There I go again... Almost have it memorized!

Dennis Drabelle: It sounds as if you are a good performer! In any case, good for your students in bucking the trend toward preferring other media to books.

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Minneapolis, Minn.: Hi there! On Twitter, I got some heat for saying HER FEARFUL SYMMETRY was my fave book of the year. @roncharles I know has been involved in similar conversations! What are some other polarizing love it/hate it books of the year?? Thanks, Melissa Klug/@permanentpaper

Dennis Drabelle: Without naming names, a couple of us on the staff her love the work of Pete Dexter, whose new novel is "Spooner," but there is also a strong dissenter, so there is one conflict for you.

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Washington, D.C.: I'm surprised by how many good books from this year did not make your top ten list, in particular Margaret Atwood's "Year of the Flood," James Ellroy's "Blood's a Rover," and Pynchon's "Inherent Vice." Was this year just particularly good for books, or did you not enjoy these novels as much as I did?

Rachel Shea: Both "Inherent Vice" and "Blood's a Rover" did make it onto our list. We didn't include Margaret Atwood's "Year of the Flood" because the review, by Michael Dirda, was respectful but lukewarm. We really very heavily on our reviewers' opinions when compiling the best of the year list.

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Salem, Ore.: What books were most equivalent to a "Harry Potter"-type book? Something that falls within children's literature, but could still have broad appeal.

Ron Charles: Older teen (and adult) Harry Potter fans would enjoy "Jonathan Strange & Mr Norrell" by British writer Susanna Clarke, but it's probably too hard for most children.

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Wicomico, Va.: Greetings -- It was great to see five science books represented in your Best of '09 pullout section. Still, this is fewer than in the Sports category for example, and at a time when science is so critical for understanding issues of climate change, animal welfare, biodiversity and so on... As much as I adore BW I go many weeks without seeing any science reviewed... Could you maybe talk some about science books and further recommendations? Thanks for considering this.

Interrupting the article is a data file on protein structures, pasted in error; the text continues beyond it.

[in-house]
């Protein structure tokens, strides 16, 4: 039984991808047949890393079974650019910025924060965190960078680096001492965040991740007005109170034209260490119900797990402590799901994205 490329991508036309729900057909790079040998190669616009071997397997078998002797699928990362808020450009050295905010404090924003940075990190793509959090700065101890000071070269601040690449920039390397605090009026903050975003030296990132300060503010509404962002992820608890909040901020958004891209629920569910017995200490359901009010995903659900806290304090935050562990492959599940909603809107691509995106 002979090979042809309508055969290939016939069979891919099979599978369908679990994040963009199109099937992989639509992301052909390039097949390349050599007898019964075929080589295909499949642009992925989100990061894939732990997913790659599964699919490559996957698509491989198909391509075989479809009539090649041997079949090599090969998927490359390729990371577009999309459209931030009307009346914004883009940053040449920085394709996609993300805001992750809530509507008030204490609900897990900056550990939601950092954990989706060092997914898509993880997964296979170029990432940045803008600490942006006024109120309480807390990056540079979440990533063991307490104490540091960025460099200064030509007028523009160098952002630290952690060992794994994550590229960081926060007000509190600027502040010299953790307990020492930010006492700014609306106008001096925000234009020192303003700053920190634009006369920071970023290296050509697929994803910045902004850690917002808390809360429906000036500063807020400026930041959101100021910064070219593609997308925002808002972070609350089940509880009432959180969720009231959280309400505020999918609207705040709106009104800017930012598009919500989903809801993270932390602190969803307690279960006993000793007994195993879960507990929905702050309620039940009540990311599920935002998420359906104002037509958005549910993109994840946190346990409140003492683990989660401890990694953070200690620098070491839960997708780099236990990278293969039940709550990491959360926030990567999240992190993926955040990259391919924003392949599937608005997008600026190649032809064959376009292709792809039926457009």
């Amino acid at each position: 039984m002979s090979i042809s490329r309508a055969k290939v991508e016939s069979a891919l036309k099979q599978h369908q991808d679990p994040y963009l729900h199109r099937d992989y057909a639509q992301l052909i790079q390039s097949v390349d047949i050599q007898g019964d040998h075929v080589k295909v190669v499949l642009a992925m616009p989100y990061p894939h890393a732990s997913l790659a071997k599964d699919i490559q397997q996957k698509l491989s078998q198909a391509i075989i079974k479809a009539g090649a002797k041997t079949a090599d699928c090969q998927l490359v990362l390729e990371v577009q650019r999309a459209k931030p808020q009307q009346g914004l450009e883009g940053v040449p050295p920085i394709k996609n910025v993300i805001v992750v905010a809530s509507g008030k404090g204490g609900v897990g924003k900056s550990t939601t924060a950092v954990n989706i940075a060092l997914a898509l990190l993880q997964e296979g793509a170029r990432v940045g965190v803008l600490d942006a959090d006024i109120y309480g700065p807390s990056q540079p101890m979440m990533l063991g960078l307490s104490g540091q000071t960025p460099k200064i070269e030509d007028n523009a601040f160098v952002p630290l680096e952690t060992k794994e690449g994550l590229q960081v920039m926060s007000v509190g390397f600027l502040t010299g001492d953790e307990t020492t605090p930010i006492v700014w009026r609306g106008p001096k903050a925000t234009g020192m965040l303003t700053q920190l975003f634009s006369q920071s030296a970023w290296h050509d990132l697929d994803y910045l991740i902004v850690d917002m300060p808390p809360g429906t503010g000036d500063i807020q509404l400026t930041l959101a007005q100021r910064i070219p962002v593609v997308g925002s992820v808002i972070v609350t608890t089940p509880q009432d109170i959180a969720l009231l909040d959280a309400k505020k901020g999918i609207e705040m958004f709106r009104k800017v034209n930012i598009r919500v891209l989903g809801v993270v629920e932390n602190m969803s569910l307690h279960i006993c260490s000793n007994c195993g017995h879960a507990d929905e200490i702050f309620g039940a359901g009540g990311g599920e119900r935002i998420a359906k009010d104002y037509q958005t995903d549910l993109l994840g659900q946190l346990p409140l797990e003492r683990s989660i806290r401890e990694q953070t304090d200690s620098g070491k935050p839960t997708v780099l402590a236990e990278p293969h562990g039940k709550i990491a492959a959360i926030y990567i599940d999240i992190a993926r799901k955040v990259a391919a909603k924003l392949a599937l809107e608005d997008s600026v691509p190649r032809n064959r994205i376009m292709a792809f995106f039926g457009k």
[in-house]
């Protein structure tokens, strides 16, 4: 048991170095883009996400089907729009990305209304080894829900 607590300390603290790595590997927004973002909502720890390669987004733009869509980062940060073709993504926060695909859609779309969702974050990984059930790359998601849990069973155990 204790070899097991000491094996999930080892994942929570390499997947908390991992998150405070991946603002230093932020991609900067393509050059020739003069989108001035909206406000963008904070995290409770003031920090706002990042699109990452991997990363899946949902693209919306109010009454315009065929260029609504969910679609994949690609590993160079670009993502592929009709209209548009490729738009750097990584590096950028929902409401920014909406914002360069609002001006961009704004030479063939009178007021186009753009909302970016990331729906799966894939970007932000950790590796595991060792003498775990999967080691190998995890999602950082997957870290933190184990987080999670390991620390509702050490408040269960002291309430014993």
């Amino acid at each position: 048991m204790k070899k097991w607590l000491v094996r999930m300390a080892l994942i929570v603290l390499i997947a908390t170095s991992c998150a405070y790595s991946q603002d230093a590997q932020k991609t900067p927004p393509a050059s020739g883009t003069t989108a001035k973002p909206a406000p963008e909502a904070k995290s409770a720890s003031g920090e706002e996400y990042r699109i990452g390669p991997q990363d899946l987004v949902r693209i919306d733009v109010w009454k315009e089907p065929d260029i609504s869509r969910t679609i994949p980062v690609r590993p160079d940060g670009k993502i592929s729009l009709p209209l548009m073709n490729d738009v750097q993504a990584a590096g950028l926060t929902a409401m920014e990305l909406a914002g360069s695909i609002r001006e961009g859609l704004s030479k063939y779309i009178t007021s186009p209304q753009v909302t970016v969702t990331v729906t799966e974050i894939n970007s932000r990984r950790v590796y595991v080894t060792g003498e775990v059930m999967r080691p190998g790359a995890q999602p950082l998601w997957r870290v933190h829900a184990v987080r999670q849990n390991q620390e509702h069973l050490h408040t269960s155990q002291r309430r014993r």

Steven Levingston: Absolutely right. Science and science books are particularly important now. We're constantly on the lookout for important new titles and expect to have more science books reviewed or highlighted in the paper. Watch for them in Book World and in the Health & Science section.

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Anonymous: I have just finished reading 'Summertime' by J.M. Coetzee and I thoroughly enjoyed it.

Ron Charles: How does it compare with "Disgrace"? I loved that powerful book, but I've grown wary of Coetzee since "Elizabeth Costello" and his other po-mo books, which seem tedious to me.

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Piscataway, N.J.: My favorite books of 2009 (perhaps published in 2008?): Olive Kitteridge (Elizabeth Stout) Fire in the Blood (Irene Nemrovksy) Thank you for all of your wonderful reviews. Happy Holidays.

Rachel Shea: Yes, both came out in 2008 but are so marvelous that they're worth reading anytime.

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Woodbridge, Va.: I am trying to remember the title and or author of a book that was reviewed in the paper several months ago. It was originally written in Italian, and dealt with a woman's family, etc. Any help? Any suggestions on who to ask at the Post? Thanks

Rachel Shea: Hmmmm. That isn't ringing a bell. Was it fiction or nonfiction?

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Navy Yard: The Best Books of 2009 couldn't have arrived at a better time! I received a gift card on Friday and spent yesterday buying my guilty pleasure, hardbound books. I'm halfway through "The Year That Changed the World," cannot wait to start "There is no Freedom Without Bread," and wondering if "The Girl Who Played With Fire" will last through the weekend.

Rachel Shea: So nice to have all that time to read!

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Loveland, Ohio 45140: Whatever happened to all the nice books from James Hadley Chase and Desmond Bagley?

Dennis Drabelle: Since they both died in the 1980s, I'm assuming you want to know whatever happened to nice books of the kind they wrote. That ties in with my earlier answer about the great hunger out there for well-written, well-plotted stories for adults that don't play postmodernist games with the reader. They are hard to fine, admittedly, but we are always looking for them. One possibility is New York: the Novel, by Edward Rurthurford, reviewed very favorably by Brigitte Weeks, a former editor of Book World, last week.

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Washington, D.C.: Some of my favorites this year that did not make your list -- Jess Walter's The Financial Life of Poets; Well Tower's Everything Ravaged, Everything Burned; and Geoff Dyer's Jeff in Venice, Death in Varanasi.

I am considering reading Letham's Chronic City, but the Post's review of it made me pause. I see that the NYTBR, however, had it as one of the 10 best books of the year. What does this panel think of Letham's supposed masterpiece?

Ron Charles: I've heard about this other newspaper on the East Coast, but I haven't seen it personally.... Sorry to hear they've misled you about CHRONIC CITY. Keep in mind, their Book Review may have loved it, but their daily reviewer, Michiko Kakutani, agreed with me: It's undeniably clever sentence by sentence, but as a whole it's exceedingly tedious and slow. http://www.washingtonpost.com/wp-dyn/content/article/2009/10/13/AR2009101302994.html